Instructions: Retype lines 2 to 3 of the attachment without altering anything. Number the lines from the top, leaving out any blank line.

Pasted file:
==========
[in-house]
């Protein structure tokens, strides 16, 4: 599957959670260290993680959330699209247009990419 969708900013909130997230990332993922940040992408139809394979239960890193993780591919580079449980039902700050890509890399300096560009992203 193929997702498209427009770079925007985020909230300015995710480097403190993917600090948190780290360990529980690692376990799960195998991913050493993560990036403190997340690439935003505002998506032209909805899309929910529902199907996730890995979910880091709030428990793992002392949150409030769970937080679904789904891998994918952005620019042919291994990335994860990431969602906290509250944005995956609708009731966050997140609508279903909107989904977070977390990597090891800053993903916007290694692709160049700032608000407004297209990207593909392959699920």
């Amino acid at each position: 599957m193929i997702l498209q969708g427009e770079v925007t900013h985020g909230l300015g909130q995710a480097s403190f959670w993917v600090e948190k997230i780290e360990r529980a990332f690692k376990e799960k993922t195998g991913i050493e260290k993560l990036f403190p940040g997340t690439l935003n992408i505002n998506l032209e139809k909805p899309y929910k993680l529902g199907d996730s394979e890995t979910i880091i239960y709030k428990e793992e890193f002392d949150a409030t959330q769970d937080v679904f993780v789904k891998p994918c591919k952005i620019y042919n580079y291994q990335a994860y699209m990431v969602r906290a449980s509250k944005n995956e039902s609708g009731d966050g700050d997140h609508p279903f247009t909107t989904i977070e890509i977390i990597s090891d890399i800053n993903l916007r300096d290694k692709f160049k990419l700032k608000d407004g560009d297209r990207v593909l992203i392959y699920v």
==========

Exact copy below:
């Protein structure tokens, strides 16, 4: 599957959670260290993680959330699209247009990419 969708900013909130997230990332993922940040992408139809394979239960890193993780591919580079449980039902700050890509890399300096560009992203 193929997702498209427009770079925007985020909230300015995710480097403190993917600090948190780290360990529980690692376990799960195998991913050493993560990036403190997340690439935003505002998506032209909805899309929910529902199907996730890995979910880091709030428990793992002392949150409030769970937080679904789904891998994918952005620019042919291994990335994860990431969602906290509250944005995956609708009731966050997140609508279903909107989904977070977390990597090891800053993903916007290694692709160049700032608000407004297209990207593909392959699920």
């Amino acid at each position: 599957m193929i997702l498209q969708g427009e770079v925007t900013h985020g909230l300015g909130q995710a480097s403190f959670w993917v600090e948190k997230i780290e360990r529980a990332f690692k376990e799960k993922t195998g991913i050493e260290k993560l990036f403190p940040g997340t690439l935003n992408i505002n998506l032209e139809k909805p899309y929910k993680l529902g199907d996730s394979e890995t979910i880091i239960y709030k428990e793992e890193f002392d949150a409030t959330q769970d937080v679904f993780v789904k891998p994918c591919k952005i620019y042919n580079y291994q990335a994860y699209m990431v969602r906290a449980s509250k944005n995956e039902s609708g009731d966050g700050d997140h609508p279903f247009t909107t989904i977070e890509i977390i990597s090891d890399i800053n993903l916007r300096d290694k692709f160049k990419l700032k608000d407004g560009d297209r990207v593909l992203i392959y699920v």